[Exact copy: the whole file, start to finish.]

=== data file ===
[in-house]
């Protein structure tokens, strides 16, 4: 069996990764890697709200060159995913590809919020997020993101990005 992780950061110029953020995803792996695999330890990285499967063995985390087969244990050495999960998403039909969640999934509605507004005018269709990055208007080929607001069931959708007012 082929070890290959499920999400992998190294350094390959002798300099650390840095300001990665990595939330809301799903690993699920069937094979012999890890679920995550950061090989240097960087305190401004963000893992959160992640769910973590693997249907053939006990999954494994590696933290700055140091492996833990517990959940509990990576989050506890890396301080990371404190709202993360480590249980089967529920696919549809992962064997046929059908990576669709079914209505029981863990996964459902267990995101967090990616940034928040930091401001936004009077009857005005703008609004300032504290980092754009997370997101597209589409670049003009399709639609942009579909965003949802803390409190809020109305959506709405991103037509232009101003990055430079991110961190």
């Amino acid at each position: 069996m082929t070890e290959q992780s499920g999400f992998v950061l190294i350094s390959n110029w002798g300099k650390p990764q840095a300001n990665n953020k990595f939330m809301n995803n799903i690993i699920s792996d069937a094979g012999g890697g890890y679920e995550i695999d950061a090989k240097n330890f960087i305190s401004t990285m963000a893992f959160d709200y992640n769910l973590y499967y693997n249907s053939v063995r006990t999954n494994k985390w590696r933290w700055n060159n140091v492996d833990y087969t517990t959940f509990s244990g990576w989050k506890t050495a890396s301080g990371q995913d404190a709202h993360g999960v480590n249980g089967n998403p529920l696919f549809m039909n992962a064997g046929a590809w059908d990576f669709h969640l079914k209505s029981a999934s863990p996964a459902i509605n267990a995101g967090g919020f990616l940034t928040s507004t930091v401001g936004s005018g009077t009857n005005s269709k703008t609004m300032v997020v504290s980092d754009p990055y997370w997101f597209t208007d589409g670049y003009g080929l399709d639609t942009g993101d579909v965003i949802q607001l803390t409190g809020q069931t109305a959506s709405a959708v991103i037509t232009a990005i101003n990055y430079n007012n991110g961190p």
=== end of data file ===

[in-house]
């Protein structure tokens, strides 16, 4: 069996990764890697709200060159995913590809919020997020993101990005 992780950061110029953020995803792996695999330890990285499967063995985390087969244990050495999960998403039909969640999934509605507004005018269709990055208007080929607001069931959708007012 082929070890290959499920999400992998190294350094390959002798300099650390840095300001990665990595939330809301799903690993699920069937094979012999890890679920995550950061090989240097960087305190401004963000893992959160992640769910973590693997249907053939006990999954494994590696933290700055140091492996833990517990959940509990990576989050506890890396301080990371404190709202993360480590249980089967529920696919549809992962064997046929059908990576669709079914209505029981863990996964459902267990995101967090990616940034928040930091401001936004009077009857005005703008609004300032504290980092754009997370997101597209589409670049003009399709639609942009579909965003949802803390409190809020109305959506709405991103037509232009101003990055430079991110961190």
């Amino acid at each position: 069996m082929t070890e290959q992780s499920g999400f992998v950061l190294i350094s390959n110029w002798g300099k650390p990764q840095a300001n990665n953020k990595f939330m809301n995803n799903i690993i699920s792996d069937a094979g012999g890697g890890y679920e995550i695999d950061a090989k240097n330890f960087i305190s401004t990285m963000a893992f959160d709200y992640n769910l973590y499967y693997n249907s053939v063995r006990t999954n494994k985390w590696r933290w700055n060159n140091v492996d833990y087969t517990t959940f509990s244990g990576w989050k506890t050495a890396s301080g990371q995913d404190a709202h993360g999960v480590n249980g089967n998403p529920l696919f549809m039909n992962a064997g046929a590809w059908d990576f669709h969640l079914k209505s029981a999934s863990p996964a459902i509605n267990a995101g967090g919020f990616l940034t928040s507004t930091v401001g936004s005018g009077t009857n005005s269709k703008t609004m300032v997020v504290s980092d754009p990055y997370w997101f597209t208007d589409g670049y003009g080929l399709d639609t942009g993101d579909v965003i949802q607001l803390t409190g809020q069931t109305a959506s709405a959708v991103i037509t232009a990005i101003n990055y430079n007012n991110g961190p």